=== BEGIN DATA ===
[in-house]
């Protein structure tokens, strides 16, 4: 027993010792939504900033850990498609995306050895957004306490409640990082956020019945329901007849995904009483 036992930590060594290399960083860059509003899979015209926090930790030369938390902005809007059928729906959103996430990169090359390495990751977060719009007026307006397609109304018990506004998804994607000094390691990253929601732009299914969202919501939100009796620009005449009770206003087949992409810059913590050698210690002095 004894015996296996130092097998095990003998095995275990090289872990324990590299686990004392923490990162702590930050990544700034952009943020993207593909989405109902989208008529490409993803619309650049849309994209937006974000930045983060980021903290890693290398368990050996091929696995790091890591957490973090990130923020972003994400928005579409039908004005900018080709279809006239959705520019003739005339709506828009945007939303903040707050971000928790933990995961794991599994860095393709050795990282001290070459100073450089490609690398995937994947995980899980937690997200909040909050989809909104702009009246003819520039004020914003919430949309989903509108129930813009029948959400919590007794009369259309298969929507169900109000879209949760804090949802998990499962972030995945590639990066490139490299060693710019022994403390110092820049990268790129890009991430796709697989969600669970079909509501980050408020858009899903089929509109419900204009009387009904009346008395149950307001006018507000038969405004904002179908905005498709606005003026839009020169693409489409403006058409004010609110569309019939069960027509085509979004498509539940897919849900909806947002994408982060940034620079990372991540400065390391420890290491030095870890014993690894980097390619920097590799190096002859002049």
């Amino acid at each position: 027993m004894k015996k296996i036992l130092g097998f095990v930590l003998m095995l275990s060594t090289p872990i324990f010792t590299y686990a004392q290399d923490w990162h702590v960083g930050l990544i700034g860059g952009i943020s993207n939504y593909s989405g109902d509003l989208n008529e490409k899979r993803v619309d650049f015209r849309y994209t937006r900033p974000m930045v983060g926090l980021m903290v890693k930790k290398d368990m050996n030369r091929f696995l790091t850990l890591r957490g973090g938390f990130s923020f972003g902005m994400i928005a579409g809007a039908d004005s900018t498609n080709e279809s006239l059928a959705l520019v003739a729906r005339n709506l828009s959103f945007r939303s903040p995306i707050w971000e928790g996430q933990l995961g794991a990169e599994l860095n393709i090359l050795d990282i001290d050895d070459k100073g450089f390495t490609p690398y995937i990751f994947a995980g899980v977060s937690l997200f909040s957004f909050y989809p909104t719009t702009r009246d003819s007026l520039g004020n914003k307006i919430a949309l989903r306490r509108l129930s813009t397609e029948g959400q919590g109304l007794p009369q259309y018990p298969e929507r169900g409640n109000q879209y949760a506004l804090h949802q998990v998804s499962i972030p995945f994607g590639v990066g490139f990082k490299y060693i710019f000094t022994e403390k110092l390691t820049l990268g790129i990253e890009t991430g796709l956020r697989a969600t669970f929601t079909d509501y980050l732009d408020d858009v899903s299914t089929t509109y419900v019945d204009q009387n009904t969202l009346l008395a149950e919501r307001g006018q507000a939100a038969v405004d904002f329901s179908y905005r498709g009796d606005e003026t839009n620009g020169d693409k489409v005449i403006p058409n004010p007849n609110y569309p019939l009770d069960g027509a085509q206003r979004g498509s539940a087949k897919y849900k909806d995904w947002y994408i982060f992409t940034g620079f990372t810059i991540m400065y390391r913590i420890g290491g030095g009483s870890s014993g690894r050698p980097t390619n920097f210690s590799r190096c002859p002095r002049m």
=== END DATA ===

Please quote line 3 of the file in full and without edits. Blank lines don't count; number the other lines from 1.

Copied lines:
């Amino acid at each position: 027993m004894k015996k296996i036992l130092g097998f095990v930590l003998m095995l275990s060594t090289p872990i324990f010792t590299y686990a004392q290399d923490w990162h702590v960083g930050l990544i700034g860059g952009i943020s993207n939504y593909s989405g109902d509003l989208n008529e490409k899979r993803v619309d650049f015209r849309y994209t937006r900033p974000m930045v983060g926090l980021m903290v890693k930790k290398d368990m050996n030369r091929f696995l790091t850990l890591r957490g973090g938390f990130s923020f972003g902005m994400i928005a579409g809007a039908d004005s900018t498609n080709e279809s006239l059928a959705l520019v003739a729906r005339n709506l828009s959103f945007r939303s903040p995306i707050w971000e928790g996430q933990l995961g794991a990169e599994l860095n393709i090359l050795d990282i001290d050895d070459k100073g450089f390495t490609p690398y995937i990751f994947a995980g899980v977060s937690l997200f909040s957004f909050y989809p909104t719009t702009r009246d003819s007026l520039g004020n914003k307006i919430a949309l989903r306490r509108l129930s813009t397609e029948g959400q919590g109304l007794p009369q259309y018990p298969e929507r169900g409640n109000q879209y949760a506004l804090h949802q998990v998804s499962i972030p995945f994607g590639v990066g490139f990082k490299y060693i710019f000094t022994e403390k110092l390691t820049l990268g790129i990253e890009t991430g796709l956020r697989a969600t669970f929601t079909d509501y980050l732009d408020d858009v899903s299914t089929t509109y419900v019945d204009q009387n009904t969202l009346l008395a149950e919501r307001g006018q507000a939100a038969v405004d904002f329901s179908y905005r498709g009796d606005e003026t839009n620009g020169d693409k489409v005449i403006p058409n004010p007849n609110y569309p019939l009770d069960g027509a085509q206003r979004g498509s539940a087949k897919y849900k909806d995904w947002y994408i982060f992409t940034g620079f990372t810059i991540m400065y390391r913590i420890g290491g030095g009483s870890s014993g690894r050698p980097t390619n920097f210690s590799r190096c002859p002095r002049m």